Woman Voices Concern about Needing to Appear in Person

By Ramneet Singh

WOODLAND, CA – Yolo County Superior Court Judge David Reed presided over a felony arraignment this week where the accused stated limitations in housing and transportation made it problematic for her to appear in person—and she also implied she did not commit the crime.

According to the calendar, Yolo County charged the accused with a felony “assault likely to produce great bodily injury” and misdemeanor battery charge from September 2020.

Based on a June 2021 minute order, the accused was not there for that arraignment. The timeline notes a “Declaration for arrest warrant.” According to the timeline, the warrant was cleared in June 2022 and a “notice to appear” was issued in July.

Deputy Public Defender Martha Sequeira represented the accused and Deputy District Attorney Deanna Hays prosecuted.

The accused appeared remotely and had a background. Above her were the words “I AM INNOCENT,” “PROTECT ME,” “TRANS RIGHTS,” and “HUMANITARIAN.”

The background also included an emoji of the transgender flag and a peace sign emoji.

At the start of the hearing, Reed stated the felony charge was “assault with a deadly weapon, specifically an automobile.”

Sequeira inquired about a bail bond, but Reed replied that “there had been a warrant, she was picked on the warrant, and given a notice to appear. Reed indicated he would want to “leave her on OR (own recognizance pretrial release, no bail required).”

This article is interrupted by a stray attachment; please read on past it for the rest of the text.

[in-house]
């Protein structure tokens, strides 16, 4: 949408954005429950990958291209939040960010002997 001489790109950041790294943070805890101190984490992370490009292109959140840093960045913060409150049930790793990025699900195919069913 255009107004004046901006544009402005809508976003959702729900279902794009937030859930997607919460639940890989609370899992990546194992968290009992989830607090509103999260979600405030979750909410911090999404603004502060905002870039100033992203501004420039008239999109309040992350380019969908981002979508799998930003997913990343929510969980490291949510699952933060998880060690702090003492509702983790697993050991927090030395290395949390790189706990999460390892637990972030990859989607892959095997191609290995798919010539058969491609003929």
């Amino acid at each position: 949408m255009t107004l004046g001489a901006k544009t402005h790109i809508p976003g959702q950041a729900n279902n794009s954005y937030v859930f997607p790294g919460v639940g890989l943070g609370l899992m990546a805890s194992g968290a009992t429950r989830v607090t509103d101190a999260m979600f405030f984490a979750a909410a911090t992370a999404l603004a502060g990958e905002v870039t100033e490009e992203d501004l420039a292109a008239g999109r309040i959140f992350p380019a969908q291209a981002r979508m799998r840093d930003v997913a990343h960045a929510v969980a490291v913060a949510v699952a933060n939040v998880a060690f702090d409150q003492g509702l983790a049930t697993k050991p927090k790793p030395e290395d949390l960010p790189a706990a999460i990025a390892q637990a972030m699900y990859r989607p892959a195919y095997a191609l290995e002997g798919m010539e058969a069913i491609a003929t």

Sequeira concurred. Hays did not challenge that, but requested that the accused be there in person to sign OR related paperwork.

Sequeira advised the accused on about her right related to a preliminary hearing, specifically about when it should be set. Sequeira stated that “since your custody status is out of custody, we normally advise clients to waive the right to have it within 10 court days” so that they can communicate.

The accused replied, “I don’t have any way to come from where I’m from. I’m homeless and I don’t have a vehicle where I live and I’m out of state.”

Sequeira noted potential flexibility around that. Judge Reed noted that certain hearings require a physical presence and there are others where “your presence can be waived.”

The hearing moved to discussing the accused’s location. After Judge Reed asked if she was in Southern California, the accused replied, “No, I was trying to fly back home to Phoenix when they arrested me for a warrant there and you guys never came and picked me up.”

Reed stated that “it looks like you were cited by…the LA Sheriff, is that what you’re talking about?” The accused replied, “Yeah and I was flying home to Phoenix, I live in Phoenix.”

Judge Reed said the first option would involve having the “hearing within 10 court days” with a mandatory physical appearance. Reed noted that the other option would involve a court date that is “two weeks out and you may or may not have to be here on your next court…date.”

The accused maintained, “I don’t feel like I did anything wrong…I did not hit anyone.”

Judge Reed reminded the accused of how these statements could affect her in court. With this, she said, “Hey, court reporter.”

Sequeira asked for “a preliminary hearing within 10 court days please, time not waived.”

DDA Hays asked whether the accused would need to be physically present, and PD Sequeira stated, “I told her that we could appear 977 (attorney will appear for the accused) at the next court date.”

Judge Reed noted “the judge may or may not agree with that part.”

The preliminary hearing is set for Aug. 15.

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